Talk:Robocode/Getting Started

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Robocode Basics redirect

Are we sure that Robocode Basics should redirect here and not to Robocode? The Robocode page seems more like an introductory page than this. --AaronR 20:50, 4 December 2007 (UTC)

Hmm.. good question. What do we really mean when we say "Robocode Basics". I think of the basics I should know to get started, not what Robocode is. Perhaps we should drop the "Robocode Basics" page, and do no redirect. We could also make a real Robocode Basics, which kind of explain what exacly the Robocode basics a newcomer should familiarize himself/herself with in order to know all the basics? If you are really against the redirect, then just change it. ;-) --Fnl 22:47, 4 December 2007 (UTC)
Well, at present, this page assumes that you know what Robocode is and that you have already downloaded and installed it. The first thing a beginner is likely to do would be to click on the Robocode Basics link on the home page. Perhaps the name of this page is a misnomer; it seems like "Robocode/Running a Battle" or something along those lines would be more appropriate. --AaronR 01:36, 5 December 2007 (UTC)
Yes, "Robocode/Getting Started" is the "Robocode/Running a Battle", so perhaps we should "just" change the name of this page? (and all places where I have written "Getting started" in links) --Fnl 22:07, 5 December 2007 (UTC)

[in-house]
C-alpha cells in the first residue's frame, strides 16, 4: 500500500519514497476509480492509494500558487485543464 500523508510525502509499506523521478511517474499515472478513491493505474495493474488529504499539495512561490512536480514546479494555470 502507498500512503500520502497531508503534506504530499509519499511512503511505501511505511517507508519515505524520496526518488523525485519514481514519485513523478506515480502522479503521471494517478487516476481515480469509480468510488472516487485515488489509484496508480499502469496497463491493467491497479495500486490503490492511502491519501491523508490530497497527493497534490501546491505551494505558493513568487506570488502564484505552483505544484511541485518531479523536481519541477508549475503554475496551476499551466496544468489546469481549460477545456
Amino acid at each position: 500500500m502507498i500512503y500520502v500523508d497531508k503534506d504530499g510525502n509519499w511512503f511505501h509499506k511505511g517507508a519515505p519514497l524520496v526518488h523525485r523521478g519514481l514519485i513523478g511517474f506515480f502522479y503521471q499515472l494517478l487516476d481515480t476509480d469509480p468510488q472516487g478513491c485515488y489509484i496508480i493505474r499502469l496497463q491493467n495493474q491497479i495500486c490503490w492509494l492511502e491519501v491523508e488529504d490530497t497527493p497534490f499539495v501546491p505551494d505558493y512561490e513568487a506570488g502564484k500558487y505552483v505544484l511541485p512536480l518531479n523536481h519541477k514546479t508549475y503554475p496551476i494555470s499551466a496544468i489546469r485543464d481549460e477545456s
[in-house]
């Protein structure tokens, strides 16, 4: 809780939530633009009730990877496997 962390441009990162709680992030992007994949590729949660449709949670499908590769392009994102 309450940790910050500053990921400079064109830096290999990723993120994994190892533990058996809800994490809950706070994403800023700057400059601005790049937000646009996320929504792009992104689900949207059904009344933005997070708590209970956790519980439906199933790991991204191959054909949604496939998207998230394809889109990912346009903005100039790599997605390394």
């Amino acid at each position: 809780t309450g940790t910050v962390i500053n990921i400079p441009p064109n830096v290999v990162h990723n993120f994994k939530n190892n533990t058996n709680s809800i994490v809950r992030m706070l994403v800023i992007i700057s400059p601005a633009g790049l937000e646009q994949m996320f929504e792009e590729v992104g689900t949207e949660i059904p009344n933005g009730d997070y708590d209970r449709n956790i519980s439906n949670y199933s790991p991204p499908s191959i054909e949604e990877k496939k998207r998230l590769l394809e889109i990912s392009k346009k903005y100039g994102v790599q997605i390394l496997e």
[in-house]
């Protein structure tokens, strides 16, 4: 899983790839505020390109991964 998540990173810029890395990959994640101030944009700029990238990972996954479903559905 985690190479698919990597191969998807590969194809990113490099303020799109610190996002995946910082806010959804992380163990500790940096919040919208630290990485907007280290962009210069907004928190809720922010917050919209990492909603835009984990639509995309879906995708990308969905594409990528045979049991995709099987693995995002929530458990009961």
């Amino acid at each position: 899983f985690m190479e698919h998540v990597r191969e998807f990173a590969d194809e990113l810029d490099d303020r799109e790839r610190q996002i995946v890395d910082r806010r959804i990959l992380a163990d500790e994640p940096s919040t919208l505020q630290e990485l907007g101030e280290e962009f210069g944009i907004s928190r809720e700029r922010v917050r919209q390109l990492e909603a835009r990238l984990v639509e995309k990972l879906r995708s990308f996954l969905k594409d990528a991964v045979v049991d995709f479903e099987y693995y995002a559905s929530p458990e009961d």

Learning Robocode

Hmm. Seems to me, learning Robocode is a hard task. I don't know why exactly, but I don't seem to make much progress. How long does it take to master? Does anyone else face these - er - barriers? —Preceding unsigned comment added by Urgood2 (talkcontribs)

Well, I think 'mastery' is an interesting question. I think it was roughly 4 months between when I started robocoding and when I had something I felt ready to release in public, but I wouldn't say I had 'mastered' it by that point. On the other hand, people do often release things earlier than that. I don't think there's any specific level one could call 'mastery'. I would say the two biggest factors that affect how easy/hard it is to learn are one's existing familiarity with programming, and with geometry. May I ask what kind of barriers you mean? If you haven't already my suggestion would be to try making something that can beat the sample bots. If you have any questions, feel free to ask. --Rednaxela 15:30, 23 April 2010 (UTC)

Ok, I'll try that! Thanks ---- Josh S 05:09, 24 April 2010 (UTC)

To master Robocode, I believe, isn't just good at programming and geometry, you need to be good at statistic and have a LOT of patient to fine-turning some precise and sensitive factor in your robot. How much progress you have? --Nat Pavasant 15:36, 23 April 2010 (UTC)

Not much really, though I experiment quite often. Concepts like wall avoidance and linear targeting seem strange to me still. My hopes are though, I'll become better at using them one day :) ---- Josh S 05:09, 24 April 2010 (UTC)

Of course, I imagine everyone faces similar barriers. Familiarity with programming, geometry, trigonometry, Object-Oriented Programming, and programming to APIs will all help. However, I'm sure many Robocoders lack some of these skills, and Robocode is a good place to learn them. Trying to beat the sample bots is indeed a good challenge to start with. If you stick with it, check out Tutorials, and aren't afraid to ask questions on the wiki, I'm sure you'll do fine. =) I'm also a fan of Special:Randompage. --Voidious 15:45, 23 April 2010 (UTC)

I hope so =) ---- Josh S 05:09, 24 April 2010 (UTC)

French translation

Hi, I've created the corresponding French page for trial. [[1]] My goal is to provide, at least, the basics. Do you find it relevant ?

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